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Primer on interpretation of HIV drug resistance testing

Joel E Gallant, MD, MPH
Section Editor
Martin S Hirsch, MD
Deputy Editor
Jennifer Mitty, MD, MPH


With improvements in the efficacy, safety, tolerability, and convenience of antiretroviral therapy (ART), preventing and managing antiretroviral drug resistance has become less challenging than it was in the past. Nevertheless, clinicians caring for HIV-infected patients need to understand the resistance patterns associated with specific antiretroviral medications so that they may appropriately select treatment regimens that will maximize the likelihood of viral suppression [1]. While these patterns can be complex, there are basic principles that underlie effective utilization of resistance data, which should be considered when making decisions about switching drug regimens after virologic failure.

This topic will address the major resistance patterns found in association with different medications, and how that knowledge translates into the selection of appropriate treatment regimens. The details in this topic refer mainly to resistance patterns seen with HIV subtype B, which is the most prevalent clade in the United States, Europe, Japan, Thailand and Australia. (See "Global epidemiology of HIV infection".)

Topic reviews that discuss the different types of resistance tests, as well as the selection of ART regimens for treatment-naïve or treatment-experienced patients, are found elsewhere. (See "Overview of HIV drug resistance testing assays" and "Drug resistance testing in the clinical management of HIV infection" and "Selecting antiretroviral regimens for the treatment-naïve HIV-infected patient" and "Selecting an antiretroviral regimen for treatment-experienced HIV-infected patients who are failing therapy".)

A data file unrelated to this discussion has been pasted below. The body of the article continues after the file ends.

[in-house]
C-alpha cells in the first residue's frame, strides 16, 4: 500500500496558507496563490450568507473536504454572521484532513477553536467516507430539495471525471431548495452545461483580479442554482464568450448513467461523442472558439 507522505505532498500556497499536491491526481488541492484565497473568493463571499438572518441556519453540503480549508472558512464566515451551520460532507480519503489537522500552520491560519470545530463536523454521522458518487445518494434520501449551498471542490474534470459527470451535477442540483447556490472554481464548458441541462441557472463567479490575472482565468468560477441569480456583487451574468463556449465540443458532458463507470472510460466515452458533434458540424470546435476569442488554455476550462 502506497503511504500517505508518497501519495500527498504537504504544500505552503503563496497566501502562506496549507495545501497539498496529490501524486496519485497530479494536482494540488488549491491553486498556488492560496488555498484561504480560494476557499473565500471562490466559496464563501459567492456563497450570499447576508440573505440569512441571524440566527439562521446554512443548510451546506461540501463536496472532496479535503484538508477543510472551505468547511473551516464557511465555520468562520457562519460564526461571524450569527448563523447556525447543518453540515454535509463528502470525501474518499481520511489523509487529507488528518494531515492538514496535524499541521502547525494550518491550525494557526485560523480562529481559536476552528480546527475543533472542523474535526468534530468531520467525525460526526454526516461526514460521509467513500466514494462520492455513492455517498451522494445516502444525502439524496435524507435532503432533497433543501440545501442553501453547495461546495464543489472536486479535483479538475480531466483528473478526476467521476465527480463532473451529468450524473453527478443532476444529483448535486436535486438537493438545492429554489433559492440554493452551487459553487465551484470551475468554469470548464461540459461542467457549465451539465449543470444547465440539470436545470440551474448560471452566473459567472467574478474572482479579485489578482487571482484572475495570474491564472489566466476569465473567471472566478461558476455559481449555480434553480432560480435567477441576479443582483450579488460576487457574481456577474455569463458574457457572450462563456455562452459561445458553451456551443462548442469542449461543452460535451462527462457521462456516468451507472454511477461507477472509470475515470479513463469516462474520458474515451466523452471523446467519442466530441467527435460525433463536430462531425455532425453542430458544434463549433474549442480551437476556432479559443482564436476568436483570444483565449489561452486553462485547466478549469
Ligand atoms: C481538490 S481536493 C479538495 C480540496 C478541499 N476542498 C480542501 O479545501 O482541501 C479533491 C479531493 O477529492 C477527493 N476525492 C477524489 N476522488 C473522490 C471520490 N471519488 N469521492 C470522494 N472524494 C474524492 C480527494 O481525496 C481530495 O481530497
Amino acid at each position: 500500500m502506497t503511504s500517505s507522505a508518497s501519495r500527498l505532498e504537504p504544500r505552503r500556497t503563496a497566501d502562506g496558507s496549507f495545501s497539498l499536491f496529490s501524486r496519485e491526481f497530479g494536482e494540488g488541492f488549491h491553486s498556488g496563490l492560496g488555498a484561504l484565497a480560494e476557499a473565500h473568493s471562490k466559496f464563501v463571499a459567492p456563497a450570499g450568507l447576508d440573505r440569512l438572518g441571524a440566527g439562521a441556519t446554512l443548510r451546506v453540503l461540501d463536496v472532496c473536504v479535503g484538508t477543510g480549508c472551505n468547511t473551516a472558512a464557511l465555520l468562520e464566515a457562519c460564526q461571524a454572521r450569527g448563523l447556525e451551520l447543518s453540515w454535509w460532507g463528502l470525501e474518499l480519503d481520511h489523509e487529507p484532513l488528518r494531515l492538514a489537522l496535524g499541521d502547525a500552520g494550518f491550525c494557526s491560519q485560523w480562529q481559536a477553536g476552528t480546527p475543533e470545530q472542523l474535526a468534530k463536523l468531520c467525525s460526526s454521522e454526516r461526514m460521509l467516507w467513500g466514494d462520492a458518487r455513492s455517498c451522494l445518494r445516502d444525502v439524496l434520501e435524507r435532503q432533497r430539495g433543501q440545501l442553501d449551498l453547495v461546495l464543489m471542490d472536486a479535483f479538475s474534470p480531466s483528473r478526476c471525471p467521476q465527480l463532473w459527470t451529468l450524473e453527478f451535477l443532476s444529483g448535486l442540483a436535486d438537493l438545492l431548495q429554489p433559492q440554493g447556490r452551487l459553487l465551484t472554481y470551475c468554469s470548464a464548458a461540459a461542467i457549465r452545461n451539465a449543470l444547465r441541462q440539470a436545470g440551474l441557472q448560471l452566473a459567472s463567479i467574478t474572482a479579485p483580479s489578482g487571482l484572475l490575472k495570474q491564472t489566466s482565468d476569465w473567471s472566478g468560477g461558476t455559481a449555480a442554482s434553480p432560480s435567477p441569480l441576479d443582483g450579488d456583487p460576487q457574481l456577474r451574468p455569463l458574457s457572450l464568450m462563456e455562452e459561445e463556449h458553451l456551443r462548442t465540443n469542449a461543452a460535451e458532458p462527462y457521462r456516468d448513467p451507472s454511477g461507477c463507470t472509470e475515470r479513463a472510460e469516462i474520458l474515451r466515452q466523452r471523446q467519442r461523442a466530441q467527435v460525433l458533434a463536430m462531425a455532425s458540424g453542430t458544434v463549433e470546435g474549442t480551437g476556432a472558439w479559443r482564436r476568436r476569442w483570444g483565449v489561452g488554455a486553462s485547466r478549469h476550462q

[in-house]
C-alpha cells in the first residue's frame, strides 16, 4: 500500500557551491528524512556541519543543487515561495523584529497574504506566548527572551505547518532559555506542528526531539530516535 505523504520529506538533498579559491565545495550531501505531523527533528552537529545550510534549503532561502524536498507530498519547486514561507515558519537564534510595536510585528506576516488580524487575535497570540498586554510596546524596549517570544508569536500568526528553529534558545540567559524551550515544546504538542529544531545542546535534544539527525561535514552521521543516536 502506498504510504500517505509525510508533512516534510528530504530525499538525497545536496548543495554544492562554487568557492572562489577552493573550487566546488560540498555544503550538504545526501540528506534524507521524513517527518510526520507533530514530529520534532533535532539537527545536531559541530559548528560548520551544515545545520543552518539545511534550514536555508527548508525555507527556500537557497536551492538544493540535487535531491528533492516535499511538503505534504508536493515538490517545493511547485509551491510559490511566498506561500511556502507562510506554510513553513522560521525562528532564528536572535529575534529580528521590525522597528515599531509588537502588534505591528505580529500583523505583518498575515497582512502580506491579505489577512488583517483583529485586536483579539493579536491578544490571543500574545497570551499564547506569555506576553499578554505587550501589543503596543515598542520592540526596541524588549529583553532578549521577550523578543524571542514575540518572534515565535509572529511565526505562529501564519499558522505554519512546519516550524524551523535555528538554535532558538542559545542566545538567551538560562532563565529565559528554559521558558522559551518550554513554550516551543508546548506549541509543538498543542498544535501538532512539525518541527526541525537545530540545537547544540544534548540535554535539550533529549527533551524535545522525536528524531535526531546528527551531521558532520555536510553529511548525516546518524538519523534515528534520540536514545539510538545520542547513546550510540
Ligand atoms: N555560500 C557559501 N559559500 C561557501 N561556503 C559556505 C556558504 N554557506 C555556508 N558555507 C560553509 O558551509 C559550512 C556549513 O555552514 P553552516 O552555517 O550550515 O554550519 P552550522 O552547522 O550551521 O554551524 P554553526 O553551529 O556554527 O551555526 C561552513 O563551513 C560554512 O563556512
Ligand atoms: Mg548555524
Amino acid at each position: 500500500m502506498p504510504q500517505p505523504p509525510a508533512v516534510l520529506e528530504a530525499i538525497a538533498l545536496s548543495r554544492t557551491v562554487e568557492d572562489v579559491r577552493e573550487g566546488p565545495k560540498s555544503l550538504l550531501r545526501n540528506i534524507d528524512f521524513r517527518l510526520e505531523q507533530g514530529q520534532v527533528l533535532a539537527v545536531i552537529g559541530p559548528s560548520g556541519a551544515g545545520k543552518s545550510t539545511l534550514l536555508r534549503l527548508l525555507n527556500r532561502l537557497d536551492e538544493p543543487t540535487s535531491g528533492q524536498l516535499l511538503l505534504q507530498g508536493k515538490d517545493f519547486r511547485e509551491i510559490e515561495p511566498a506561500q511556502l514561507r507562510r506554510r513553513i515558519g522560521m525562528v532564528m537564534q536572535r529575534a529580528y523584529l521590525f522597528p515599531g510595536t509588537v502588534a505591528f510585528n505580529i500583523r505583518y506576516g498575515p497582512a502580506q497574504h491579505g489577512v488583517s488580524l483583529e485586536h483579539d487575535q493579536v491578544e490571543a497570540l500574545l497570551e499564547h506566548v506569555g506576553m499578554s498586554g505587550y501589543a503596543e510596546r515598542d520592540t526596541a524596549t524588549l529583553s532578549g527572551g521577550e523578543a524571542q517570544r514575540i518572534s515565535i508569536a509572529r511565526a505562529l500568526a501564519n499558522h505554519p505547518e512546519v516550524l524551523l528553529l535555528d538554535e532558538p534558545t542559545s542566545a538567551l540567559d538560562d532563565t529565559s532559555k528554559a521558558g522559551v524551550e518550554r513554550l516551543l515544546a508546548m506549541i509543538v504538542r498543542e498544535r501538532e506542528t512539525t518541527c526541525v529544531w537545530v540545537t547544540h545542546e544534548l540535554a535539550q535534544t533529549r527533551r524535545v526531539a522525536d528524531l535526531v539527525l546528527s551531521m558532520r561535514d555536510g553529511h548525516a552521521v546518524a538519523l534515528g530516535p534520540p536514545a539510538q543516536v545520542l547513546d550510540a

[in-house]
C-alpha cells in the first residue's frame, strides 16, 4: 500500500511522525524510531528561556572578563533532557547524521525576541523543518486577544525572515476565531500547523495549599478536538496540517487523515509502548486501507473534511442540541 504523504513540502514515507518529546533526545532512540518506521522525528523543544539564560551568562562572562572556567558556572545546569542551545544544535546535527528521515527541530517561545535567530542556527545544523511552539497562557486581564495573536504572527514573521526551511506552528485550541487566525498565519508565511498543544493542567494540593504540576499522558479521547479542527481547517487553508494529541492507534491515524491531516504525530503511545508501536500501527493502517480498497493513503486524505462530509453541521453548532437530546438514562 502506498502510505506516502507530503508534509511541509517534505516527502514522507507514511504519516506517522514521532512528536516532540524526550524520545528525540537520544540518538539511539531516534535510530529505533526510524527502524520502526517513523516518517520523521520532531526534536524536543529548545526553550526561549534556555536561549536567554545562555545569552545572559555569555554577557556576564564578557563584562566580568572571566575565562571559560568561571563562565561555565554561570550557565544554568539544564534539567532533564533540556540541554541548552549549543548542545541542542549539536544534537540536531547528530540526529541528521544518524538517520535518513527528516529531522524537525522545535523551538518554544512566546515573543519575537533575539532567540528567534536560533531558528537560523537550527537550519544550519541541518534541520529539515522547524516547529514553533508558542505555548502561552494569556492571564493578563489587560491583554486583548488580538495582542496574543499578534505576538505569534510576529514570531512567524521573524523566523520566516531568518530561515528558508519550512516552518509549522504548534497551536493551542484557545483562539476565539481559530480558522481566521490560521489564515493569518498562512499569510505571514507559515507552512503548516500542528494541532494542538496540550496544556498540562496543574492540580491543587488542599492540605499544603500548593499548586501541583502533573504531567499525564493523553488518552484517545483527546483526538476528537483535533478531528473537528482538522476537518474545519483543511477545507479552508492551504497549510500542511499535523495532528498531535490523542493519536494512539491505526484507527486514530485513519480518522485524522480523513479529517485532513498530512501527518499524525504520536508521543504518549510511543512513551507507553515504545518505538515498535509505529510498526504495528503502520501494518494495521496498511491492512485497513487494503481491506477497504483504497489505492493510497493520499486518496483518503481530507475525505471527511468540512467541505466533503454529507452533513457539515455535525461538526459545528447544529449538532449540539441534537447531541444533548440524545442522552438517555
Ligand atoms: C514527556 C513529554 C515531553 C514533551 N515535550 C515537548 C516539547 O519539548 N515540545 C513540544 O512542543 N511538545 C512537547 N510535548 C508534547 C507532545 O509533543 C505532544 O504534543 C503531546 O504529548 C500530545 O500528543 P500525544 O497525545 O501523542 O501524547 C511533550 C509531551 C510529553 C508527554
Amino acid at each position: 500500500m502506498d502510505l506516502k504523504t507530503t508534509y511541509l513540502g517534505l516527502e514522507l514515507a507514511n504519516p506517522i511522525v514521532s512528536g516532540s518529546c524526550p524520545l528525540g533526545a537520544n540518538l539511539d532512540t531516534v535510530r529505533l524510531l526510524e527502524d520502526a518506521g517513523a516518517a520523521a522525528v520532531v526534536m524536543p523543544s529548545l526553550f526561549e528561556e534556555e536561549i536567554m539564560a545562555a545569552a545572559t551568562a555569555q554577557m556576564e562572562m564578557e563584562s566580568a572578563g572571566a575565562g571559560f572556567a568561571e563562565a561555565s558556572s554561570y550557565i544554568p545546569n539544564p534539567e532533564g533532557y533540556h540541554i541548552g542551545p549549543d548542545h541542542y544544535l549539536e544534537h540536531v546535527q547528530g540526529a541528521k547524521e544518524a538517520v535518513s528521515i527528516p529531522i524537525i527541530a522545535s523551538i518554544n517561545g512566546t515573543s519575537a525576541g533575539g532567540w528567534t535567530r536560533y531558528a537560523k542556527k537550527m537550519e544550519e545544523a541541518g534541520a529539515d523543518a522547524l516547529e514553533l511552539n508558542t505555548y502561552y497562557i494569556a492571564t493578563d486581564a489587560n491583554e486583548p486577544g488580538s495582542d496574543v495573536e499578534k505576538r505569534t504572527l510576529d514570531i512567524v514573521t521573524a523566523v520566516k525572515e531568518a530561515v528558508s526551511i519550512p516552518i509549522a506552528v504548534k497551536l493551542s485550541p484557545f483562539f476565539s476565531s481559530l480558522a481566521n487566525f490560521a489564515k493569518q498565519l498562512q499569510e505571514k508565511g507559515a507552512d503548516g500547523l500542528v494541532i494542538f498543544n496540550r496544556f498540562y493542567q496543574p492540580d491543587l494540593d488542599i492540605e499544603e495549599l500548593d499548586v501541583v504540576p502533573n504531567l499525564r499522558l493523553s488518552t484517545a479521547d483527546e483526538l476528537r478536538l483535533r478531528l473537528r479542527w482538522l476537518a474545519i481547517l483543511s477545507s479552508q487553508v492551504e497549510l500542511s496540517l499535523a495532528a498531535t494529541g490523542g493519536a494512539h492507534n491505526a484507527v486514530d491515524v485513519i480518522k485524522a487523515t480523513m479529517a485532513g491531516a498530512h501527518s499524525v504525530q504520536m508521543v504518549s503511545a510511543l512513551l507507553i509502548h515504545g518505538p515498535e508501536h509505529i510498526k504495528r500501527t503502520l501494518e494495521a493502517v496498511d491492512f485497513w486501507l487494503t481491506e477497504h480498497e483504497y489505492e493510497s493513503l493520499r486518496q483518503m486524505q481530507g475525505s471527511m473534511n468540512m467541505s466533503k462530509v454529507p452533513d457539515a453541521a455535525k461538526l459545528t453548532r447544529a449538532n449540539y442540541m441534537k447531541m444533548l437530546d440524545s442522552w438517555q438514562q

Prior to the initiation of antiretroviral therapy (ART), clinicians should obtain a careful medication history to assess the possibility of drug resistance from previous drug exposure.

Resistance testing, using genotypic and/or phenotypic assays, is also critical in guiding treatment decisions, both for treatment-naïve and treatment-experienced patients [2]. A treatment-naïve patient may have been infected with drug-resistant virus, while the treatment-experienced patient may have developed resistance as a result of non-suppressive ART. Understanding the implications of the resistance patterns for specific medications and drug classes is important for optimal patient management. (See "Overview of HIV drug resistance testing assays" and "Overview of HIV drug resistance testing assays", section on 'Genotypic resistance assays' and "Selecting antiretroviral regimens for the treatment-naïve HIV-infected patient" and "Selecting an antiretroviral regimen for treatment-experienced HIV-infected patients who are failing therapy".)


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Literature review current through: Aug 2017. | This topic last updated: Feb 07, 2017.
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